Skip to content
Home » Does black tea increase lifespan? I hope so, but time for science

Does black tea increase lifespan? I hope so, but time for science

I was researching nonsense claims about foods when I came across a few articles that claimed that black tea could help you lead a long life. As I am a devoted drinker of black tea (only in the iced form, I’m not British, Australian, or Indian), I was intrigued. Was this some nonsense pushed by woo quacks, or was it based on robust science?

Now, I am especially skeptical about any nutritional study that attempts to link some food to any health benefit, and most of the recent articles were mostly on quack websites that support just about anything a scientist or my loyal readers would scoff at.

As you know, I’m going to get to the bottom of this story. Is there science? Or is it just typical junk science?

a paper near a cup of black tea
Photo by Tara Winstead on

What is the basis of these black tea claims?

Believe it or not, these claims about the health benefits of black tea come from a recent article in a well-respected medical journal. That’s a good start.

In an article, published on 30 August 2022 in the high impact factor Annals of Internal Medicine, Maki Inoue-Choi, Ph.D., of the National Cancer Institute in Bethesda, Maryland and colleagues reviewed data from 498,043 men and women aged 40 to 69 years who completed the baseline touchscreen questionnaire from 2006 to 2010 in the UK, which has a tea culture that puts it in the top countries in tea consumption.

According to the researchers, over 90% of the tea consumed in this group was black tea.

Here are the key results:

  • Individuals who drank less than one cup per day didn’t show a statistically significant protective benefit from black tea, the hazard ratio (HR) of mortality risk = 0.95.
  • Two to three cups per day — HR = 0.87 or 13% reduction in mortality risk.
  • Four to five cups — HR = 0.88 or 12% reduction in mortality risk.
  • Six to seven cups — HR = 0.88 or 12% reduction in mortality risk.
  • Eight to nine cups — HR = 0.91 or 9% reduction in mortality risk.
  • 10 or more cups — HR = 0.89 or 11% reduction in mortality risk.

I wouldn’t concentrate too much on the differences between the amount consumed, for reasons I’ll explain later.

The researchers also performed other analyses which I found interesting:

  • Drinking more than two cups of tea per day was associated with a 14% to 24% lower risk for death from all cardiovascular diseases. The heaviest tea drinkers had the highest risk reduction.
  • Drinking two to three cups per day was linked with a 17% lower risk of death due to ischemic heart disease. But drinking eight or more cups on average was associated with a 26% lower risk of the same.
  • Those who drank 10 or more cups per day saw a significant risk reduction HR= 0.48 for stroke-related deaths.
  • Those who consumed two to three cups of tea per day were also linked with a modestly reduced risk for respiratory disease-related death and cancer-related death.

Looking over this data, I would say that the data showed small and occasionally large health benefits and a reduction in mortality risk by drinking even large amounts of black tea. But! And there’s always a but.

white ceramic cup on saucer
Photo by Olga Mironova on

Analysis of results

I am not a fan of these types of studies, for lots of reasons.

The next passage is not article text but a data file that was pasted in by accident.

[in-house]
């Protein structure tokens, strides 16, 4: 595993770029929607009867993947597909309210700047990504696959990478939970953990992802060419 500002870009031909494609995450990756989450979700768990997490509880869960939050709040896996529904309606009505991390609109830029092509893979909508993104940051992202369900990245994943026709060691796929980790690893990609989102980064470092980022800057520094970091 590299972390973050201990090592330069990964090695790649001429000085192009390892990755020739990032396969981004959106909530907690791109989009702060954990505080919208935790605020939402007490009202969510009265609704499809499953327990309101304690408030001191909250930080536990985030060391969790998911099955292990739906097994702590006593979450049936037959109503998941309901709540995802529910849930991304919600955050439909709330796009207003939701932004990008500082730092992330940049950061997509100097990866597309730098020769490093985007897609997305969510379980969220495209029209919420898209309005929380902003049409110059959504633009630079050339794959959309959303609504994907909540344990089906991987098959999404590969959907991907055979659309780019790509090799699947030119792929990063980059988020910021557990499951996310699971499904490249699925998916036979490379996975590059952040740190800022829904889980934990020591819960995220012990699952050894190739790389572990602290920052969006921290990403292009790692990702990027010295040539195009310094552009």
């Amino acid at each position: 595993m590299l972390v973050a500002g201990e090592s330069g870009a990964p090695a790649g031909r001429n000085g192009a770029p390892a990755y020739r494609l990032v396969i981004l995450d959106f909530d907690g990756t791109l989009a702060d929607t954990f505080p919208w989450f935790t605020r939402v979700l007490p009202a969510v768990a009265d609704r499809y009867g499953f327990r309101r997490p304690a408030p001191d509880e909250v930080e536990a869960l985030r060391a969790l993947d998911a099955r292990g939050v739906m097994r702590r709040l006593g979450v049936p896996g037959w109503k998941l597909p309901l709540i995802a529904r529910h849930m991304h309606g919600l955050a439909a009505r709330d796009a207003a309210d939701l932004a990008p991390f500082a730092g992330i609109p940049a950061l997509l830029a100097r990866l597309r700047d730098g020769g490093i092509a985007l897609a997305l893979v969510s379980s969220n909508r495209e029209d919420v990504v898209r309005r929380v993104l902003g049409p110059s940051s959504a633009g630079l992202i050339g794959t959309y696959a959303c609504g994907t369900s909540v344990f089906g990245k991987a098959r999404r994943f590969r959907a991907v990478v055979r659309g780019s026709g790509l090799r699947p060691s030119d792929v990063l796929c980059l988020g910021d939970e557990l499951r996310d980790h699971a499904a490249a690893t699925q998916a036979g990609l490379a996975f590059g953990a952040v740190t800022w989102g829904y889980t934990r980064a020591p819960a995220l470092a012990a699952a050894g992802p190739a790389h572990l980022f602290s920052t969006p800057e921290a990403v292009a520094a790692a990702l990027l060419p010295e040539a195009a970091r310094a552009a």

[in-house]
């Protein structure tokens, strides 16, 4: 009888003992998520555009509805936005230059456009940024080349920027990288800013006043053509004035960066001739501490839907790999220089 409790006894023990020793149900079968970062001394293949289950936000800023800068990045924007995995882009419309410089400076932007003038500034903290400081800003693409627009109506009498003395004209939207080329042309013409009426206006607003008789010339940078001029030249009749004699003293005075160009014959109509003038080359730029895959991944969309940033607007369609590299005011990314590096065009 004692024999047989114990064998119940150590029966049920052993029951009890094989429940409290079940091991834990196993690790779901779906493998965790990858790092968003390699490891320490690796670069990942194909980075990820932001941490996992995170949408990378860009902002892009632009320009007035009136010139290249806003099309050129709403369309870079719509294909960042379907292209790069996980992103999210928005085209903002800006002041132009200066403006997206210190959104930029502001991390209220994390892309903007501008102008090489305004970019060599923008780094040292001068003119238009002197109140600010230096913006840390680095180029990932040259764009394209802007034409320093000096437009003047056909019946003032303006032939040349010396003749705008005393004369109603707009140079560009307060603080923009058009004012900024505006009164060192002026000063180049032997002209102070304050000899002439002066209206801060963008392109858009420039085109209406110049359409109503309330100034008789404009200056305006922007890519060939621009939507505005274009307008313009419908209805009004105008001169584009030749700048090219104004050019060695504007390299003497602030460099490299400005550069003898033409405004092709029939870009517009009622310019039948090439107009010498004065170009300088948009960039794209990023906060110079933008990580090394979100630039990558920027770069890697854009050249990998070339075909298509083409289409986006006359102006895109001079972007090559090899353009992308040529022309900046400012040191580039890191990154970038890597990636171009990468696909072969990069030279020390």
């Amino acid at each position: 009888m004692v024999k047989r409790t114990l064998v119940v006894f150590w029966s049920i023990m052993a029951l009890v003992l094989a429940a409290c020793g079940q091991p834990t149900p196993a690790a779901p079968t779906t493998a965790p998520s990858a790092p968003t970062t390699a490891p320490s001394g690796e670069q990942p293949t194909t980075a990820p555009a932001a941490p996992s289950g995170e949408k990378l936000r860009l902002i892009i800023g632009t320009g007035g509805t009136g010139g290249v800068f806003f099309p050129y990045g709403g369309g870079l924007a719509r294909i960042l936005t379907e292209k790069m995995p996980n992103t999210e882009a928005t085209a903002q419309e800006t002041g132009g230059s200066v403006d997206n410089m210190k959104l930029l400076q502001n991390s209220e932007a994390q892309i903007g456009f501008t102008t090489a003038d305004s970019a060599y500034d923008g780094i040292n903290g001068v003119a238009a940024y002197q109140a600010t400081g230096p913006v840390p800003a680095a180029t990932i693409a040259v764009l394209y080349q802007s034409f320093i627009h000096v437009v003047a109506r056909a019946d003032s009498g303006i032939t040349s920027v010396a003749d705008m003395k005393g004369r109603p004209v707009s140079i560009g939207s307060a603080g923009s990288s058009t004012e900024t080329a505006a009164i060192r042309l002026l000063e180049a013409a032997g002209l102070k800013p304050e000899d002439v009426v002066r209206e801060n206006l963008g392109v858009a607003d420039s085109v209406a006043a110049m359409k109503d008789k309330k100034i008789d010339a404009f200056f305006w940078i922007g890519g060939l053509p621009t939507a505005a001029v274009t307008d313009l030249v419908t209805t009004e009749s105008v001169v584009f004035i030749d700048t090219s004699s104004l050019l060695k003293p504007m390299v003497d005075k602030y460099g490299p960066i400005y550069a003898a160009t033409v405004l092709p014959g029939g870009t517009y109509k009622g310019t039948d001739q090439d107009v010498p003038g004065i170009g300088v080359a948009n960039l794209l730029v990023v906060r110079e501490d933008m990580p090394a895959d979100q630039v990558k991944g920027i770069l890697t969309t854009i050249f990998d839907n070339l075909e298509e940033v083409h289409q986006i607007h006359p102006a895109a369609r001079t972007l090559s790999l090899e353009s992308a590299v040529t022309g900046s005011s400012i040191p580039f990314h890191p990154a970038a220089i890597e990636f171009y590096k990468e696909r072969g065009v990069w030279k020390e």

1. They may show correlation, but they do not establish causation.
  2. Survey studies like this one rely upon the memory of the subjects.
  3. Sometimes the effects were so small that clinical significance may not exist.
  4. There is no standardization of what is a “cup” of tea. I’m drinking iced black tea right now, and I know the cup is much larger than a standard cup of tea.
  5. We do not know the concentration of tea in these cups.
  6. We do not know the effect of what’s added to the tea — milk, sugar, or artificial sweeteners.
  7. What might be the confounders that influence the results — obesity, smoking, overall diet, and other factors could influence the results? For example, someone who consumes a lot of black tea may smoke less or weigh less or eat better than someone who doesn’t drink tea. Maybe these issues mess up the data, or they may provide clarity. But I’d like to see a much more complex study that tries to show the overall health of black tea drinkers.

Now, one of the most important issues to make correlation equal to causation is biological plausibility. And there appear to be chemicals in tea that may have health benefits.

On the other hand, this research comes from National Cancer Institute researchers who published their findings in a well-respected medical journal. That doesn’t mean that we should completely buy into their results, but this is better than a lot of nonsense claims I read about foods on the internet.

There’s not a lot of research on the long-term risks of drinking a lot of black tea (and that kind of study would suffer from the same issues as this study), but it appears to be safe. Given that, I’m going to convince myself that my two large cups of black tea every day have some medical benefits.

selective focus photography of assorted color stars
Photo by Jess Bailey Designs on

Rating the research

I’m trying out something new (and you can criticize it in the comments if you want). I’m going with a five-star rating with a one-star rating being completely worthless research to a five-star rating being high-quality research, one of the best.

I’m going to give this study 3.5 stars (yeah, I’m cheating). It’s not convincing, but it’s better than the medium three-star level. I just don’t think it’s quite at the four-star level, but as I develop this, I might have to revisit it.


Michael Simpson

Don’t miss each new article!

We don’t spam! Read our privacy policy for more info.

Liked it? Take a second to support Michael Simpson on Patreon!
Become a patron at Patreon!